The Contract (Third Party Rights) (Scotland) Bill was passed by the Scottish Parliament last week. We do not know yet when the Act will come into force, but it seems likely that it will commence shortly after Royal Assent in a matter of weeks. Updates will follow.
The Act implements the recommendations of the Scottish Law Commission (click http://www.cms-lawnow.com/ealerts/2016/08/third-party-rights-in-scotland?cc_lang=en for more detail) and follows input from experts, including CMS, at committee stage at the Scottish Parliament. The Act codifies and removes uncommercial restrictions from the existing Scots common law ‘jus quaesitum tertio’ to allow parties to a contract to confer a right or immunity from liability on a person/entity who is not a party to the contract (a ‘third party').
The key points are:
- A third party can be given a right under a contract where an actual party to the contract undertakes in it to do or not do something for that third party’s benefit and the contracting parties intend that the third party should be entitled to enforce the undertaking. That intention can be express or implied. The contract need not be in writing, nor need the third party accept the right, although they may renounce or reject it.
- An undertaking can include an undertaking to indemnify the third party and/or an undertaking not to hold the third party liable for something or not to enforce its liability. The undertaking can also be conferred conditionally – it may be one which depends on something happening or not happening.
- The Act does not change the law in relation to imposing a duty on the third party to do/not do something – as before, contracts cannot impose duties on others without the consent of those others.
- The third party must be identifiable from the contract either by name or by way of description (e.g. "the subsidiaries of [a named company]”, or "the spouse or civil partner of a member of the [named] pension scheme").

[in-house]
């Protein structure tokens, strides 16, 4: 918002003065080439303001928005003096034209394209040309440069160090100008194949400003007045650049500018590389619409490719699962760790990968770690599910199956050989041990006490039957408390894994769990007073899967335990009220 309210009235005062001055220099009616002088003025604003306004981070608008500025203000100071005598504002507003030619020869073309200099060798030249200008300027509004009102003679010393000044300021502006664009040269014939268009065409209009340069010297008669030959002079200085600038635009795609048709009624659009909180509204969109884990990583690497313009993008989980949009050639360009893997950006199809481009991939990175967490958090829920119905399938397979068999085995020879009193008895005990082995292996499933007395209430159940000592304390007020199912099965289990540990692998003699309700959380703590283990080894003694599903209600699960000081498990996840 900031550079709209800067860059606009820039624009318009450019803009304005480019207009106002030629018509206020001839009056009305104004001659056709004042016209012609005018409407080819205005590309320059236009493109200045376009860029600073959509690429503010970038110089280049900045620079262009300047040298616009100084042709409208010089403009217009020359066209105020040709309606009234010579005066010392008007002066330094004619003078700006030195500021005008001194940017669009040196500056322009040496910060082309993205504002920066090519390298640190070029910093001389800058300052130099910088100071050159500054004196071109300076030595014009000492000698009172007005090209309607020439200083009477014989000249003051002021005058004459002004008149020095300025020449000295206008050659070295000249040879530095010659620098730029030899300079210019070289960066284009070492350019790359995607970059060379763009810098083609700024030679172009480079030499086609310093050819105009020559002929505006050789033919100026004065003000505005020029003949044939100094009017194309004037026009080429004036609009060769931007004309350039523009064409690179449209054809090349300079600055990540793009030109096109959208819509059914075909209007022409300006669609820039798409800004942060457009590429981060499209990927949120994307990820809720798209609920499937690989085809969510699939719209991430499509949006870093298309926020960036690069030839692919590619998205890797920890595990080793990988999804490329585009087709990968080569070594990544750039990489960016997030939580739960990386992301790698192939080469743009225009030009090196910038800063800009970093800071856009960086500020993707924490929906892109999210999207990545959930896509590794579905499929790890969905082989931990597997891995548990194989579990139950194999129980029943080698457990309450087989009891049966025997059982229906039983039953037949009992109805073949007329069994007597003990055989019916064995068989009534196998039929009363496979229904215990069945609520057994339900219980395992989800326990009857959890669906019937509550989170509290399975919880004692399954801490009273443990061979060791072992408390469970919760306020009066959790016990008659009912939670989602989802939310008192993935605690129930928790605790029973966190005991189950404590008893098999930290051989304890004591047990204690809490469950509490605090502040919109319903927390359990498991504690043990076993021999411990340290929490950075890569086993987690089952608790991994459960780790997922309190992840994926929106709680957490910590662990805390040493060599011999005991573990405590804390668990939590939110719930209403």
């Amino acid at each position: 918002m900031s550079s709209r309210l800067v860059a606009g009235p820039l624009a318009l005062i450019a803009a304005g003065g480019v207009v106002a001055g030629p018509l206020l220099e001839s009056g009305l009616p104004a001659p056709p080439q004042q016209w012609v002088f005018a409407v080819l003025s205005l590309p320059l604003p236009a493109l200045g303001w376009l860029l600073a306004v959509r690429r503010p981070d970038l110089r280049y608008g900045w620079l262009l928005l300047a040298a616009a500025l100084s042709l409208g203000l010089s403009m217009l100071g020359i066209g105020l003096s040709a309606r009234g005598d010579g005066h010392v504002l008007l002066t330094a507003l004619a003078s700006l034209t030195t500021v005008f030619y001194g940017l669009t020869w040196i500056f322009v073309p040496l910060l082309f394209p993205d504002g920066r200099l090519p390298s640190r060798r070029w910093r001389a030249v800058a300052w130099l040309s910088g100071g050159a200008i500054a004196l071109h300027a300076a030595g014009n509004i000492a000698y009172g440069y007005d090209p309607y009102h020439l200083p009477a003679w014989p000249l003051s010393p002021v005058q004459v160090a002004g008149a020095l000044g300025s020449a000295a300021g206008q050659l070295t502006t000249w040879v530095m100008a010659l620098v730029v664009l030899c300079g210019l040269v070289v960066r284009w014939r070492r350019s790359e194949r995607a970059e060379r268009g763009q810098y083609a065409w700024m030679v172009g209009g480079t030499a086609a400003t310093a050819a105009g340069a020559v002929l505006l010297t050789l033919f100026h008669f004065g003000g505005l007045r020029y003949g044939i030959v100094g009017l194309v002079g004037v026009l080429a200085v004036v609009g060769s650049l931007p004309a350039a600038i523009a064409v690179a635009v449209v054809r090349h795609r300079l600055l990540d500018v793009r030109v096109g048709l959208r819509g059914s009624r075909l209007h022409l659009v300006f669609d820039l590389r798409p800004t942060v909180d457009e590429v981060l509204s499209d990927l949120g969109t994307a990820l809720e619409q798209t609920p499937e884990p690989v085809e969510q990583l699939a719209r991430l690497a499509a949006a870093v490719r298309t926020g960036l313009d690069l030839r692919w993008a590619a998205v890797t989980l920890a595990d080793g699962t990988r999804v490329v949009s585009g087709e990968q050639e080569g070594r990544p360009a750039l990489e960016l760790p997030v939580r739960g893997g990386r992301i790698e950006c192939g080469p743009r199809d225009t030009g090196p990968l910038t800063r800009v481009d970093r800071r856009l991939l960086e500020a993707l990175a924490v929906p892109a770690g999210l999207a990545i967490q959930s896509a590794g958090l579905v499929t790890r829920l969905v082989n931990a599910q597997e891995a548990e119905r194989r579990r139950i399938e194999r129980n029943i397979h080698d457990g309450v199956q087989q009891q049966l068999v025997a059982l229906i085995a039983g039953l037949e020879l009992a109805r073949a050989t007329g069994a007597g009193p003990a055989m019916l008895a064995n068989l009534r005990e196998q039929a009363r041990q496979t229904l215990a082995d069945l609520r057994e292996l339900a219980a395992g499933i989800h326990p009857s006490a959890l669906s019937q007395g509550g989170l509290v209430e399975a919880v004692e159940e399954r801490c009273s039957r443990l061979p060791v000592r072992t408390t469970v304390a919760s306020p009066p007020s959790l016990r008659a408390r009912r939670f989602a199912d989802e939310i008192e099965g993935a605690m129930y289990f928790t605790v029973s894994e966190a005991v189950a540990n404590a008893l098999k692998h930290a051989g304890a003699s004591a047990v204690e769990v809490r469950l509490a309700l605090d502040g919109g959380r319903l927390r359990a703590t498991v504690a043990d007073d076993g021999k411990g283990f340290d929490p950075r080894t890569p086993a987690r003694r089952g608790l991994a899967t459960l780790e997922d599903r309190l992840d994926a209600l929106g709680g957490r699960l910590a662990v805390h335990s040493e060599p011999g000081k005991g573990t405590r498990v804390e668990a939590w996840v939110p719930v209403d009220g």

- If the party which is intended to benefit from the third party right has not come into existence or does not (yet) fall within the description when the contract is entered into, the third party right can still be conferred provided that party is identifiable as in 4 above.
- The contracting parties need not take steps to make the third party right irrevocable. They may provide for cancellation or modification of the third party’s rights, subject to certain limited exceptions (such as the third party's fulfilling any necessary conditions or relying upon the right).
- Unless the contract says otherwise, the third party has available all the legal remedies (such as suing for breach etc.) which would be available to one of the contracting parties if that party had received the same undertaking. However, in return, the contracting parties are entitled to assert any relevant defence to the third party’s claim which they would be entitled to assert against any other contracting party.
- In certain circumstances, the third party may have recourse to arbitration in respect of any dispute.
The law is not retrospective so there is no impact on existing contracts.
Drafters of contracts after the Act comes into force will in many cases simply choose to exclude the Act by including a clause in the contract that no third party has any rights under it (as is routine in English law contracts). This will be prudent to avoid any implication that such a right has been created, where this is not intended.
In other cases, parties will wish to take advantage of the new law. For example:
- as a practical time-saving alternative to a multi-partite agreement where, in addition to the ‘key’ players, there are several other individuals/entities requiring contractual rights or protections (e.g. in a corporate group structure, one member only of the group might contract with a supplier but the other companies in the group can be given rights too, such that any member of the group could seek to recover the losses incurred by it on a breach of the contract);
- where it is desirable to confer rights/immunity on parties whose existence can be anticipated but who are not yet in existence or whose precise identity is currently unknown but which can still be identified in some way when the contract is entered into (perhaps as forming part of a distinct group or class of persons (e.g. in the example above, companies which will in the future form part of the group but which have not yet been formed, or which may be acquired and brought into the corporate group structure could also benefit from the contractual protection; another example would be the protection of future purchasers of property in construction contracts));
- (similarly to above) where parties to a dispute are entering into a settlement agreement but it is unclear which company in a group is the correct defender or where it is possible that several different defenders contributed to the wrong, the settlement could be expressed for the benefit of all the possible defenders.
There are numerous other potential uses of the legislation.